It was 9 p.m. Everyone else had gone home, and I was sitting at my desk in an empty office.
At the time, I was Quintain's content manager. In my role, I worked closely with our account managers and our clients, as I managed all of the interviewing of subject matter experts, as well as the editing and publication of all content for our clients.
I also managed our network of freelance writers, and acted as their managing editor to ensure the scope of each piece matched the strategy I had outlined for them.
For each piece, a writer typically received an audio recording of my subject matter expert interview (about 15 to 30 minutes in length, depending on the depth of the topic), a content style guide I had built for the client, an overview of the purpose and persona for each piece, as well as any other notes or outlines I felt they would require to complete the assignment.
As a word nerd, I loved my job... for the most part.
But that night, I hated it.
I Could Have Worked All Night & Still Wouldn't Have Finished
My husband was always understanding about late nights, but I had left him hungry -- "You only have ingredients in the refrigerator; what am I supposed to do with lettuce?"
On top of that, I had 16 different articles I had to work through -- a blend of assignments that had come back from writers, and a client who had finally worked through their own bottleneck of edits.
Given that it took me about 30 minutes to an hour to work through each piece, at the time, I sat there with my head in my hands. I had no idea what I was going to do. At that pace, I could have stayed at work another six hours -- leaving Patrick to starve and my sanity to wither -- and still only gotten through maybe 50 to 75% of my backlog.
I had a reputation of being a great writer and editor at Quintain, but it was the volume that was killing me. Not because it was unfair, but rather it exposed a huge weakness of mine.
A weakness I'm sure a few of you might also be suffering from.
The quality of my work was outstanding, but that didn't change the fact that my editing process was utterly broken and not scalable.
And the situation I was in, at that moment, could have been avoided.
The 2 Most Insidious Editing Process Mistakes You're Making
Years later, with more experience under my belt, I can easily spot the two reasons why I had ended up in that position:
First, I did not push back on my writers nearly enough.
Second, I was trying to edit for everything at once. Which is impossible.
Now, having done high-volume business blogging and content production management and editing for more than five years in an inbound marketing environment, I can say that these are the two mistakes content managers and inbound marketers make that result in...
Well, stop me if you've heard or said something like this before:
"We can't ramp up content production because editing takes too much time."
"The quality of work I'm getting back from my writers isn't getting better."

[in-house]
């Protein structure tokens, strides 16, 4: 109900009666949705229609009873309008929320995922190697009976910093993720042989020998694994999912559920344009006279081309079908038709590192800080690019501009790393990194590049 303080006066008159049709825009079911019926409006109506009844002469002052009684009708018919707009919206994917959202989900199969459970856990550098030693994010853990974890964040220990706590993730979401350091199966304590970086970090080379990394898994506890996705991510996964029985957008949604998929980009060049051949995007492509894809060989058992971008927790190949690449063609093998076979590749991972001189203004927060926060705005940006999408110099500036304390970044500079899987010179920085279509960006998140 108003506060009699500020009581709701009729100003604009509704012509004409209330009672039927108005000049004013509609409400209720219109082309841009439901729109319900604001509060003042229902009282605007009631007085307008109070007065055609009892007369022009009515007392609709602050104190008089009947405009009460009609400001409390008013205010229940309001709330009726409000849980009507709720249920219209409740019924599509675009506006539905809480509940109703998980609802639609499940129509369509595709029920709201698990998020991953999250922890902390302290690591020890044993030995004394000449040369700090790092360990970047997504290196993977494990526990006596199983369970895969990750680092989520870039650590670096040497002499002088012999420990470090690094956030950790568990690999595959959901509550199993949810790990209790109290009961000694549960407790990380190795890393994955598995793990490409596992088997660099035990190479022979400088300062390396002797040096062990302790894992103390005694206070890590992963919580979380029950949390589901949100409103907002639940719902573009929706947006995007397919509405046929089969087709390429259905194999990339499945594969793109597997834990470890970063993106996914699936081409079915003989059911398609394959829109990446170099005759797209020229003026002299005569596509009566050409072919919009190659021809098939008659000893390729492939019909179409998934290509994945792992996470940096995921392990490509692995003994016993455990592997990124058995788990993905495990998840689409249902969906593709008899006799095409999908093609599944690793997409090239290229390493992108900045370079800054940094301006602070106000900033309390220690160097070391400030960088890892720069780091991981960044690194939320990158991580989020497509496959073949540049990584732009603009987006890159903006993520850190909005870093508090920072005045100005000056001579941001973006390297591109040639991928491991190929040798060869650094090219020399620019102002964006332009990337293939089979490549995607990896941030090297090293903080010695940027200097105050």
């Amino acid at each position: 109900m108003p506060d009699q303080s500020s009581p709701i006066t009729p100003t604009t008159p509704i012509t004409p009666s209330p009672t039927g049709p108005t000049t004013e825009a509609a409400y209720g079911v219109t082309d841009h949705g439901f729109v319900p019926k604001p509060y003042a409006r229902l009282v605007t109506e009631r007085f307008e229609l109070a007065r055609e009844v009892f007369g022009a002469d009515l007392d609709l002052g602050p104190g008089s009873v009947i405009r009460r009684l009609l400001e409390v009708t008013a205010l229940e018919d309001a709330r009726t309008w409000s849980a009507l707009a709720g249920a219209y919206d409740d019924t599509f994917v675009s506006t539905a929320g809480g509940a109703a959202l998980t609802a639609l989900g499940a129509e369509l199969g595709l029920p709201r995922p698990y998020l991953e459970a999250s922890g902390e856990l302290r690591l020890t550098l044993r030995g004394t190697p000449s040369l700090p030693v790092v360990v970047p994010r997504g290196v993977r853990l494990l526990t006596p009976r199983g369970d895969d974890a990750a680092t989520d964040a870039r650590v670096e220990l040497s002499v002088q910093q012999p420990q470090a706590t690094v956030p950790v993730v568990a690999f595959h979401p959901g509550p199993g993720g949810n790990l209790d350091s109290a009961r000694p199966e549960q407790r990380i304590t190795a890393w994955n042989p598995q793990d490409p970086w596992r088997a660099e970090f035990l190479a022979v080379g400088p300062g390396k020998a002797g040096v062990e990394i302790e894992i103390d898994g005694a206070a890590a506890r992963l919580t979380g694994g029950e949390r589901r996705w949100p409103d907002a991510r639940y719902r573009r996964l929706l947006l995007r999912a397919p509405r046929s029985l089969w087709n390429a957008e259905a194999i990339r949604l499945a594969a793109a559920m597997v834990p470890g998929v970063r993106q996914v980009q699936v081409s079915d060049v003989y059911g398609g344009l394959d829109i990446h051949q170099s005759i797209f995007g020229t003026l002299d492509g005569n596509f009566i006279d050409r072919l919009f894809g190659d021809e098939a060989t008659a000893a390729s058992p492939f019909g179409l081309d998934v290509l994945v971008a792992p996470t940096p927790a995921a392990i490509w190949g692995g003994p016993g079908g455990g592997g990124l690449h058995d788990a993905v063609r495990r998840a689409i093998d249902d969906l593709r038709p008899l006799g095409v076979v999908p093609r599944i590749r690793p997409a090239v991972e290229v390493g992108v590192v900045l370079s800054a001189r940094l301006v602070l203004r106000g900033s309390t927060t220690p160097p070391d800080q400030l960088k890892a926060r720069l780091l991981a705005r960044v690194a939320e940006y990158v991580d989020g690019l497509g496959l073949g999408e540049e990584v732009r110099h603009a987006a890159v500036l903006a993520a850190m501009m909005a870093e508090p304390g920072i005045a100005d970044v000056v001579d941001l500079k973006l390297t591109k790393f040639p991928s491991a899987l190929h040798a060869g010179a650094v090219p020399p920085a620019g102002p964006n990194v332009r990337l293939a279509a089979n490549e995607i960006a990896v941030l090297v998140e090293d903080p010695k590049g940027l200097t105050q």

"I just want to scream at my bosses who want me to be more efficient, 'You have no idea how bad the quality of work is that I'm dealing with,' but they don't want to hear it."
"I feel like I am never, ever going to get ahead on our content calendar. I'm living in an endless loop of always feeling behind."
"I can never get to the point of being more strategic in my edits, because I just need to get stuff done and up. I'm always in catch-up mode."
If any of these sound familiar, you're probably dealing with at least one of the problems I mentioned above.
Don't Be Too Hard on Yourself
Today, I'm going to explain why each of those problems exist and how to solve for them.
First, however, I want to make something clear to anyone reading this who feels seen, but also feels like a failure.
You're not a failure for not having identified these as problems and for suffering in editing purgatory.
One of the things I've talked about in the past is that the demand for high-quality content has risen, because the inbound marketing space is crowded. So, while it used to be that marketers could pull double-duty as marketers and strategists who moonlight as content strategists and editors, that doesn't quite work anymore.
The skills I'm going to teach you are often not native to the inbound marketing world, unless you've already started hiring people who have some sort of background in professional publishing, journalism, or some other written communication-based field.
But you can learn those skills.
Now, with that bit of emotional housekeeping out of the way, let's roll up our sleeves and dig in...
Problem #1: Not Pushing Subpar Work Back to Writers
Going back to that night in 2015, my biggest problem was that I had seven pieces that had come back from writers. Back then, if I received a piece of writing back from a freelancer that wasn't good, guess what my first inclination was?
I would open up the document and get to work editing as best I could. My goal was to have a finished, client-ready piece by the time I got to the end. Even if it was bad, that just meant I had that much more work to do.
Which is exactly the opposite of what I should have been doing.
This Rule Works for Internal & External Writers
Now, instead of doing this, these are the guidelines I follow and coach others at IMPACT to follow, as well:
Take five minutes to review a first draft from a writer or returned edits on a draft from a client, where revisions have been requested. Skim, do not edit, at this phase.